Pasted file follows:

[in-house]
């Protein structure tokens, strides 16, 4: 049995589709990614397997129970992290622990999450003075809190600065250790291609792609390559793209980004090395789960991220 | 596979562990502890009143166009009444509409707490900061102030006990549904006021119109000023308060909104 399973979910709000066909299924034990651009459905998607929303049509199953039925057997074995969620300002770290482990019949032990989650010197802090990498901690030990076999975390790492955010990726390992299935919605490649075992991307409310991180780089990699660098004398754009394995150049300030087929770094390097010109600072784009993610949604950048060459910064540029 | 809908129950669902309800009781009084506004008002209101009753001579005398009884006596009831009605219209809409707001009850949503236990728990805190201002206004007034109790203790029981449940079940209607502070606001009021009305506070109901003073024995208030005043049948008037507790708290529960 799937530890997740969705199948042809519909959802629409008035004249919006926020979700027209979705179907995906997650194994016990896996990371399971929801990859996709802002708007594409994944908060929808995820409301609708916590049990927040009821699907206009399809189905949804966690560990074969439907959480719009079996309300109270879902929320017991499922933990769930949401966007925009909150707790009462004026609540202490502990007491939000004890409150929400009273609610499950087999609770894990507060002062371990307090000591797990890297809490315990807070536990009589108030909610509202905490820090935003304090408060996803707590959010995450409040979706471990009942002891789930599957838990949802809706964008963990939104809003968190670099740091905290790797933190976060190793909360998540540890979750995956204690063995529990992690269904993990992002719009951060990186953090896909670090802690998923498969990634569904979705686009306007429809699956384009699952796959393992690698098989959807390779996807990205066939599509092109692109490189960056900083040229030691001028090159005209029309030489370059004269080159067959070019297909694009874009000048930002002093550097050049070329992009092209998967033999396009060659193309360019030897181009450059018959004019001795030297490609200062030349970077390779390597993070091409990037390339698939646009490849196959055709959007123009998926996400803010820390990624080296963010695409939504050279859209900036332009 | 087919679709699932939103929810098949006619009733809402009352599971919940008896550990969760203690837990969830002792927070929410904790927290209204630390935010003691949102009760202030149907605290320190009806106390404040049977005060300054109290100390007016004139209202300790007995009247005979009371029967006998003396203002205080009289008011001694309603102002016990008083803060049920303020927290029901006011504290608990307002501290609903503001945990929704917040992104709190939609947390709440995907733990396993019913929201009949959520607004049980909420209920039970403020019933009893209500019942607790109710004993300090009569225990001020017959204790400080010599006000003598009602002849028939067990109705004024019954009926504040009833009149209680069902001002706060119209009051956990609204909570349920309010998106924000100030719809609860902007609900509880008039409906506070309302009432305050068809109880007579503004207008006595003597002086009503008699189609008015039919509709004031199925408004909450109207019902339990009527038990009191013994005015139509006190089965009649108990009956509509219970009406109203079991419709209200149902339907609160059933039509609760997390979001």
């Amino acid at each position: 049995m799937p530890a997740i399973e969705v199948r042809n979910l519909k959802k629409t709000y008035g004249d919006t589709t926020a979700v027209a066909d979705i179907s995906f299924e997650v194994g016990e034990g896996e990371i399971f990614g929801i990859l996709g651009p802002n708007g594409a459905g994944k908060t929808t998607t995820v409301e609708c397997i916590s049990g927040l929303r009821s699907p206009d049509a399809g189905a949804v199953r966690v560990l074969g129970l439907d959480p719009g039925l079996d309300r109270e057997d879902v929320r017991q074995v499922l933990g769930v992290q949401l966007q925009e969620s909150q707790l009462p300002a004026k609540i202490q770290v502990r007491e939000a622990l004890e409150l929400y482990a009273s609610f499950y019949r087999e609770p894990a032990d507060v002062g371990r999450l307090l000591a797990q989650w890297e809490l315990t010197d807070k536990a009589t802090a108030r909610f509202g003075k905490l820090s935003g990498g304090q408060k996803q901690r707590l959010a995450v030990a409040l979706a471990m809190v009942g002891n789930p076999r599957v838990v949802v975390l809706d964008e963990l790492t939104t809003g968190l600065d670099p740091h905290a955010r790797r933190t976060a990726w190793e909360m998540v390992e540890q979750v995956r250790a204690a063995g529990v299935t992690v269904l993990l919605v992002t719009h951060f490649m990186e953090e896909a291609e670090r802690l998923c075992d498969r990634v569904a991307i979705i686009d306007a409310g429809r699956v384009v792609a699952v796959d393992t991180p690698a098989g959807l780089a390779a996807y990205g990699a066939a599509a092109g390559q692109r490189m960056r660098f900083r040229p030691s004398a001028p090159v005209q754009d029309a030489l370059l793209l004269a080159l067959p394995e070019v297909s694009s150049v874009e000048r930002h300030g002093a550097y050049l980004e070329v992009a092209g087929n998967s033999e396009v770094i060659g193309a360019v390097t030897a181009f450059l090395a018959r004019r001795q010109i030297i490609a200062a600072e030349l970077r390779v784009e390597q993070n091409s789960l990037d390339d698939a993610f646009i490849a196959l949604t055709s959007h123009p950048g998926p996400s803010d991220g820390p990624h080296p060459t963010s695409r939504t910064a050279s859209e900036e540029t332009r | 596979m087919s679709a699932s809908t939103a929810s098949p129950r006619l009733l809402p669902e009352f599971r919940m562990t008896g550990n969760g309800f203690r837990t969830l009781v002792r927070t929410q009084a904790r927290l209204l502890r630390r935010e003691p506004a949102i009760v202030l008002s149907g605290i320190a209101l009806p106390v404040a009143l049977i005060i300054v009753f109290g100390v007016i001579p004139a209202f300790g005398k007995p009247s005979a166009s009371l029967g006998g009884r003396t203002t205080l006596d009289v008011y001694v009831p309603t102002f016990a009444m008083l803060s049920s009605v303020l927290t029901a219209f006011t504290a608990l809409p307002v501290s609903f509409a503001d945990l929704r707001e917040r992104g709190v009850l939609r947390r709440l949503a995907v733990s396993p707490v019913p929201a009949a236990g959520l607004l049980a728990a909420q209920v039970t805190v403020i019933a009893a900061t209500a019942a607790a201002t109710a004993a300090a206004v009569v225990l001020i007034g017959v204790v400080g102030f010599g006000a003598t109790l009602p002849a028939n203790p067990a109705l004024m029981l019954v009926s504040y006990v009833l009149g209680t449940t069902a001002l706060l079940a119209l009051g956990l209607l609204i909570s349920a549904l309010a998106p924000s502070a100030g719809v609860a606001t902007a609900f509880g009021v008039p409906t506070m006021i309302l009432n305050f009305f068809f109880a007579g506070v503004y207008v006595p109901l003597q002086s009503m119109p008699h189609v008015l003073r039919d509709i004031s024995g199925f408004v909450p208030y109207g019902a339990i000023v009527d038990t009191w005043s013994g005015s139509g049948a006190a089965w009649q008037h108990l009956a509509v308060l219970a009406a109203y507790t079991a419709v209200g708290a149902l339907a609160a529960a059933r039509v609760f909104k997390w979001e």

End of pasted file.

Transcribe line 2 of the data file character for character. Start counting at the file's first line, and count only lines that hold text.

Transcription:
């Protein structure tokens, strides 16, 4: 049995589709990614397997129970992290622990999450003075809190600065250790291609792609390559793209980004090395789960991220 | 596979562990502890009143166009009444509409707490900061102030006990549904006021119109000023308060909104 399973979910709000066909299924034990651009459905998607929303049509199953039925057997074995969620300002770290482990019949032990989650010197802090990498901690030990076999975390790492955010990726390992299935919605490649075992991307409310991180780089990699660098004398754009394995150049300030087929770094390097010109600072784009993610949604950048060459910064540029 | 809908129950669902309800009781009084506004008002209101009753001579005398009884006596009831009605219209809409707001009850949503236990728990805190201002206004007034109790203790029981449940079940209607502070606001009021009305506070109901003073024995208030005043049948008037507790708290529960 799937530890997740969705199948042809519909959802629409008035004249919006926020979700027209979705179907995906997650194994016990896996990371399971929801990859996709802002708007594409994944908060929808995820409301609708916590049990927040009821699907206009399809189905949804966690560990074969439907959480719009079996309300109270879902929320017991499922933990769930949401966007925009909150707790009462004026609540202490502990007491939000004890409150929400009273609610499950087999609770894990507060002062371990307090000591797990890297809490315990807070536990009589108030909610509202905490820090935003304090408060996803707590959010995450409040979706471990009942002891789930599957838990949802809706964008963990939104809003968190670099740091905290790797933190976060190793909360998540540890979750995956204690063995529990992690269904993990992002719009951060990186953090896909670090802690998923498969990634569904979705686009306007429809699956384009699952796959393992690698098989959807390779996807990205066939599509092109692109490189960056900083040229030691001028090159005209029309030489370059004269080159067959070019297909694009874009000048930002002093550097050049070329992009092209998967033999396009060659193309360019030897181009450059018959004019001795030297490609200062030349970077390779390597993070091409990037390339698939646009490849196959055709959007123009998926996400803010820390990624080296963010695409939504050279859209900036332009 | 087919679709699932939103929810098949006619009733809402009352599971919940008896550990969760203690837990969830002792927070929410904790927290209204630390935010003691949102009760202030149907605290320190009806106390404040049977005060300054109290100390007016004139209202300790007995009247005979009371029967006998003396203002205080009289008011001694309603102002016990008083803060049920303020927290029901006011504290608990307002501290609903503001945990929704917040992104709190939609947390709440995907733990396993019913929201009949959520607004049980909420209920039970403020019933009893209500019942607790109710004993300090009569225990001020017959204790400080010599006000003598009602002849028939067990109705004024019954009926504040009833009149209680069902001002706060119209009051956990609204909570349920309010998106924000100030719809609860902007609900509880008039409906506070309302009432305050068809109880007579503004207008006595003597002086009503008699189609008015039919509709004031199925408004909450109207019902339990009527038990009191013994005015139509006190089965009649108990009956509509219970009406109203079991419709209200149902339907609160059933039509609760997390979001």